Another main concern with Pride’s coverage on tape is his struggles at the catch point at times. In off-coverage, he isn’t too bad in this regard, and while he doesn’t always knock the ball loose, he is able to compete relatively consistently at the catch point on shorter routes:
But he does seem to struggle with location at times when playing with his back to the ball, and while he is sometimes able to judge this from the receiver’s hands:
There are times where this lets him down:
Also, while he is in the Panthers’ ideal size range, he is towards the smaller end of that and doesn’t have super long arms – you can see him struggling to be a factor at the catch point at times:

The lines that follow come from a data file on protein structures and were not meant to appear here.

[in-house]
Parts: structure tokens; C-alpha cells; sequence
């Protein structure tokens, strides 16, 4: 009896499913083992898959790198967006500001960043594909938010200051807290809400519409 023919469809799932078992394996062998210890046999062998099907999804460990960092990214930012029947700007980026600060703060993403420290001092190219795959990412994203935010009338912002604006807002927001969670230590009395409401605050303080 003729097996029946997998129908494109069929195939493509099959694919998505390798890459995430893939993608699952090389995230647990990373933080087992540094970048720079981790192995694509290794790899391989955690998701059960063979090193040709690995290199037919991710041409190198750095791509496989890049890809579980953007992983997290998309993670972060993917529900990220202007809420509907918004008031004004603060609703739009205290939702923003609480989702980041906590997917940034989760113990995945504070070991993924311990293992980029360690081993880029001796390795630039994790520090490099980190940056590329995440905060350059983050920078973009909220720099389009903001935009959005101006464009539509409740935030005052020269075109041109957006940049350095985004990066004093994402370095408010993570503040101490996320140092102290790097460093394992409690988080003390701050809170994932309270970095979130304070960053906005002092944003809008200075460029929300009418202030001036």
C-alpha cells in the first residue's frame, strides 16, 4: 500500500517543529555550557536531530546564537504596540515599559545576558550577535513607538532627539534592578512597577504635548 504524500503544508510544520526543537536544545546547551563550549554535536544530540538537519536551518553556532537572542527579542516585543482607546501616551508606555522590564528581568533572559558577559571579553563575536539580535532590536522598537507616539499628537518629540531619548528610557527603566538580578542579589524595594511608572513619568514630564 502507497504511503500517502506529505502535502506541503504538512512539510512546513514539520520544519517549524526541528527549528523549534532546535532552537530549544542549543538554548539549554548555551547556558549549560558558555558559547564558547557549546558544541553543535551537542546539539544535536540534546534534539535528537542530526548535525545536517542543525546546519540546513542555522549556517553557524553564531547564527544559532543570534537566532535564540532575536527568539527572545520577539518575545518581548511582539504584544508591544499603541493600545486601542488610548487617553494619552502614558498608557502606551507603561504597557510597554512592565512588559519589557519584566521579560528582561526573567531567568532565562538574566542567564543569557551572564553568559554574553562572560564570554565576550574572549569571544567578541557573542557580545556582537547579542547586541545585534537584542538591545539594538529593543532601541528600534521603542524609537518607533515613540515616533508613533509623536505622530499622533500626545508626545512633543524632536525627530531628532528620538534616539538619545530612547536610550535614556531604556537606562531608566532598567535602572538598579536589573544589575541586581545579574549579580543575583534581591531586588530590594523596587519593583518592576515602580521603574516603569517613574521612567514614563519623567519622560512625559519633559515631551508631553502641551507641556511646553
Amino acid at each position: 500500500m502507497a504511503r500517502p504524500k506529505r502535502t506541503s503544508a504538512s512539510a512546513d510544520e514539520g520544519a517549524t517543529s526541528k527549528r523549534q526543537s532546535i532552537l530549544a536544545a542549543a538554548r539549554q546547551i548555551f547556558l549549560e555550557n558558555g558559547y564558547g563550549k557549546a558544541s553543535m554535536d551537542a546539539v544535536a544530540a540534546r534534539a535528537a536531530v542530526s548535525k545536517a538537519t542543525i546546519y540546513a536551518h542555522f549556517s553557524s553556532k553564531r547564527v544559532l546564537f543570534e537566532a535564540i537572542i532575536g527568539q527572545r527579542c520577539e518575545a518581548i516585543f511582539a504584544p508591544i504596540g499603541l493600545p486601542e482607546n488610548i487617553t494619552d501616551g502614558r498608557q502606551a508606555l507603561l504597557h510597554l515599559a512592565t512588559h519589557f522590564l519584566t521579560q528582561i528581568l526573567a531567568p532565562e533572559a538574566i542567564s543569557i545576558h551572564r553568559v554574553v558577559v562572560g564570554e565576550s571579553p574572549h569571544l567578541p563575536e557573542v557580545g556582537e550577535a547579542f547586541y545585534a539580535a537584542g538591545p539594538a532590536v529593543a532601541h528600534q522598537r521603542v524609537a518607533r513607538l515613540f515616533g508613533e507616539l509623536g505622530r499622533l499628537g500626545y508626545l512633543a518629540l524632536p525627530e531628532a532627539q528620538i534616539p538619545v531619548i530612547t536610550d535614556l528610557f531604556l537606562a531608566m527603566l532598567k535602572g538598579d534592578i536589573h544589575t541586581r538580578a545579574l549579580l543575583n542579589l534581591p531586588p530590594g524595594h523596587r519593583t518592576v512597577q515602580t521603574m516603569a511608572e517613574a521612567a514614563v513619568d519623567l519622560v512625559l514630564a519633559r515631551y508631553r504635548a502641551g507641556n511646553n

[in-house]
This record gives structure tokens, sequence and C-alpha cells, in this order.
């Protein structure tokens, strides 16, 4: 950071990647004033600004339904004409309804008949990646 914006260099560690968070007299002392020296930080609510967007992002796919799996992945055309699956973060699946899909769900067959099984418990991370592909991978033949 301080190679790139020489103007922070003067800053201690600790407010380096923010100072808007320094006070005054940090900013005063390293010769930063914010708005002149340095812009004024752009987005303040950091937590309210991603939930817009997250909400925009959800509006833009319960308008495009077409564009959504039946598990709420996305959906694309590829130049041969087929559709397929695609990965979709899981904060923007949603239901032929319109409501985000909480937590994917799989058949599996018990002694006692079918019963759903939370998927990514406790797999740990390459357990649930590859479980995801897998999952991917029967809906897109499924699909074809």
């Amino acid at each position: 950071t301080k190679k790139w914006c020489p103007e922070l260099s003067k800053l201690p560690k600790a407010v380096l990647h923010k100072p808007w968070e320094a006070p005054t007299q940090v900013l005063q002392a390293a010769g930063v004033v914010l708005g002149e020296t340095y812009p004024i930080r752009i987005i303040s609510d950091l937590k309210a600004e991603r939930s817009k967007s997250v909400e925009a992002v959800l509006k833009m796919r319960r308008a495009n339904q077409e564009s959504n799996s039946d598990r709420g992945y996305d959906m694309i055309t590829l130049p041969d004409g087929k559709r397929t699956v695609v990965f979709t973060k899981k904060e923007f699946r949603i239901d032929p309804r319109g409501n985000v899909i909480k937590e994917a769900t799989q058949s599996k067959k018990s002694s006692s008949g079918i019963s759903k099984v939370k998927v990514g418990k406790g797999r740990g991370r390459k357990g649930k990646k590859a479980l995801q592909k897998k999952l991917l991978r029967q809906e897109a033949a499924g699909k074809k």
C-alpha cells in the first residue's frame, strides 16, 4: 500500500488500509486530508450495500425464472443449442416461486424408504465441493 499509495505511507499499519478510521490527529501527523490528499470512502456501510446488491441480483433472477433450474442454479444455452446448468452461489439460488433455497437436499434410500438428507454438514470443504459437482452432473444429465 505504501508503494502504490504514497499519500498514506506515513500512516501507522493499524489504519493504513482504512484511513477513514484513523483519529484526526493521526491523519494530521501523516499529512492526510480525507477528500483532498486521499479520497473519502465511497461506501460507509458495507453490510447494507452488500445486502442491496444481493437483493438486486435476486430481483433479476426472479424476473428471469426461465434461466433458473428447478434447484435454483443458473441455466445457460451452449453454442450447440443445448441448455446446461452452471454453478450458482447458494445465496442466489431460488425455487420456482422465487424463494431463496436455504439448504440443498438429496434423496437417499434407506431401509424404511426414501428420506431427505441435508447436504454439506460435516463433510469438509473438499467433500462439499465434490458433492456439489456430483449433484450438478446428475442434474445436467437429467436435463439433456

This is something that is going to be harder to fix, but ultimately probably isn’t quite as important, as if he can consistently force receivers into making contested catches down the field, that is a reasonable success for a corner.
The biggest question mark for Pride, however, is his ability to process in zone – while this is at least partially explained by the fact that Notre Dame didn’t play a huge amount of underneath zone with their corners, this is something that he will need to show that he can do in order to allow for him to be effectively used in the diverse ways the Panthers have suggested they want to use their corners.
Pride is definitely a project in terms of his coverage, and if he is asked to play a lot early, there is a chance he could struggle, but there are the raw skills there to work on, even if there is quite a lot of work to be done.